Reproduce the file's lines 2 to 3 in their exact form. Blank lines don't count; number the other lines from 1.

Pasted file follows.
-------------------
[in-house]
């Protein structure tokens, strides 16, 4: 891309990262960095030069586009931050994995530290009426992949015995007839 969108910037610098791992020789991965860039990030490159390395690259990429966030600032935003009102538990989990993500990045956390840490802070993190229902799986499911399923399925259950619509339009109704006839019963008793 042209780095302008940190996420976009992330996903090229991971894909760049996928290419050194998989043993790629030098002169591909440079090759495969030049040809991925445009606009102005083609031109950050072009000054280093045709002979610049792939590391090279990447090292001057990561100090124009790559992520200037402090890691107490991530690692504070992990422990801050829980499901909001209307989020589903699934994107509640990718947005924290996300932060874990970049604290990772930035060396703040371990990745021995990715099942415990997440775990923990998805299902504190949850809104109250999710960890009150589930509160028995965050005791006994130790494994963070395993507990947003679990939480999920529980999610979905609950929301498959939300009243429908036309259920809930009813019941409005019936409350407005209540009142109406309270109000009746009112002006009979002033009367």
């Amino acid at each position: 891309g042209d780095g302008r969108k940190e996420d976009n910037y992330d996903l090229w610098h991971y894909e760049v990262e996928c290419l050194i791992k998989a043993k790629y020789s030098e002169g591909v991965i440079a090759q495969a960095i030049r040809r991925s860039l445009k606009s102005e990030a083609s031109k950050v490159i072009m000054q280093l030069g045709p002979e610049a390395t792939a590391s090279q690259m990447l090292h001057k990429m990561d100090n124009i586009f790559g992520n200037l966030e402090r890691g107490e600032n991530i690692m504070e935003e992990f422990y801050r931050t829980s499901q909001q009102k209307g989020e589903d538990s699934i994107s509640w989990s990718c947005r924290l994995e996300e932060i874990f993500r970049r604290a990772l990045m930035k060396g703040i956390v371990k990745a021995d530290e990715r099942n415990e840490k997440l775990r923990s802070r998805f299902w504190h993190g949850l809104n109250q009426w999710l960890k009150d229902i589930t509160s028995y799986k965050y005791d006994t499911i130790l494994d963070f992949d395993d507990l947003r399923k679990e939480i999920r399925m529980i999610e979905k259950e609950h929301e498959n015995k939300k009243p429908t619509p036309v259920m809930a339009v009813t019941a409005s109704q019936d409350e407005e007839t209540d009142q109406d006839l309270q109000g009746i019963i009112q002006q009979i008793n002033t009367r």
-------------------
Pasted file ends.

């Protein structure tokens, strides 16, 4: 891309990262960095030069586009931050994995530290009426992949015995007839 969108910037610098791992020789991965860039990030490159390395690259990429966030600032935003009102538990989990993500990045956390840490802070993190229902799986499911399923399925259950619509339009109704006839019963008793 042209780095302008940190996420976009992330996903090229991971894909760049996928290419050194998989043993790629030098002169591909440079090759495969030049040809991925445009606009102005083609031109950050072009000054280093045709002979610049792939590391090279990447090292001057990561100090124009790559992520200037402090890691107490991530690692504070992990422990801050829980499901909001209307989020589903699934994107509640990718947005924290996300932060874990970049604290990772930035060396703040371990990745021995990715099942415990997440775990923990998805299902504190949850809104109250999710960890009150589930509160028995965050005791006994130790494994963070395993507990947003679990939480999920529980999610979905609950929301498959939300009243429908036309259920809930009813019941409005019936409350407005209540009142109406309270109000009746009112002006009979002033009367």
């Amino acid at each position: 891309g042209d780095g302008r969108k940190e996420d976009n910037y992330d996903l090229w610098h991971y894909e760049v990262e996928c290419l050194i791992k998989a043993k790629y020789s030098e002169g591909v991965i440079a090759q495969a960095i030049r040809r991925s860039l445009k606009s102005e990030a083609s031109k950050v490159i072009m000054q280093l030069g045709p002979e610049a390395t792939a590391s090279q690259m990447l090292h001057k990429m990561d100090n124009i586009f790559g992520n200037l966030e402090r890691g107490e600032n991530i690692m504070e935003e992990f422990y801050r931050t829980s499901q909001q009102k209307g989020e589903d538990s699934i994107s509640w989990s990718c947005r924290l994995e996300e932060i874990f993500r970049r604290a990772l990045m930035k060396g703040i956390v371990k990745a021995d530290e990715r099942n415990e840490k997440l775990r923990s802070r998805f299902w504190h993190g949850l809104n109250q009426w999710l960890k009150d229902i589930t509160s028995y799986k965050y005791d006994t499911i130790l494994d963070f992949d395993d507990l947003r399923k679990e939480i999920r399925m529980i999610e979905k259950e609950h929301e498959n015995k939300k009243p429908t619509p036309v259920m809930a339009v009813t019941a409005s109704q019936d409350e407005e007839t209540d009142q109406d006839l309270q109000g009746i019963i009112q002006q009979i008793n002033t009367r």